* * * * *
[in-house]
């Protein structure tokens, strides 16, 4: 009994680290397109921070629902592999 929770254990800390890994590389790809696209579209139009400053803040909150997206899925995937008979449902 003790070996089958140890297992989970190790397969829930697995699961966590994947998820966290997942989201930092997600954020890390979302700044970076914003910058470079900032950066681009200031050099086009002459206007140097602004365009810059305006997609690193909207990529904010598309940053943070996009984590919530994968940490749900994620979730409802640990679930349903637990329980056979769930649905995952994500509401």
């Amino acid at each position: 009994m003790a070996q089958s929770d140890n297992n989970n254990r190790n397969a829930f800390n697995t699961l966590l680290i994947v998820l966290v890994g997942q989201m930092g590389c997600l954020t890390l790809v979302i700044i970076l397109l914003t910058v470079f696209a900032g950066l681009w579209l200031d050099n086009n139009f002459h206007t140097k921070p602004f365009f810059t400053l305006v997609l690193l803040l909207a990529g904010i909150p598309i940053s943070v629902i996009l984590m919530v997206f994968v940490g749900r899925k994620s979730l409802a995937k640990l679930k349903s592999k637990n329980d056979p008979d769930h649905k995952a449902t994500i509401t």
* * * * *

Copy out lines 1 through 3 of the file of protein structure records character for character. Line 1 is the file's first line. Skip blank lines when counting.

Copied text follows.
[in-house]
């Protein structure tokens, strides 16, 4: 009994680290397109921070629902592999 929770254990800390890994590389790809696209579209139009400053803040909150997206899925995937008979449902 003790070996089958140890297992989970190790397969829930697995699961966590994947998820966290997942989201930092997600954020890390979302700044970076914003910058470079900032950066681009200031050099086009002459206007140097602004365009810059305006997609690193909207990529904010598309940053943070996009984590919530994968940490749900994620979730409802640990679930349903637990329980056979769930649905995952994500509401």
């Amino acid at each position: 009994m003790a070996q089958s929770d140890n297992n989970n254990r190790n397969a829930f800390n697995t699961l966590l680290i994947v998820l966290v890994g997942q989201m930092g590389c997600l954020t890390l790809v979302i700044i970076l397109l914003t910058v470079f696209a900032g950066l681009w579209l200031d050099n086009n139009f002459h206007t140097k921070p602004f365009f810059t400053l305006v997609l690193l803040l909207a990529g904010i909150p598309i940053s943070v629902i996009l984590m919530v997206f994968v940490g749900r899925k994620s979730l409802a995937k640990l679930k349903s592999k637990n329980d056979p008979d769930h649905k995952a449902t994500i509401t």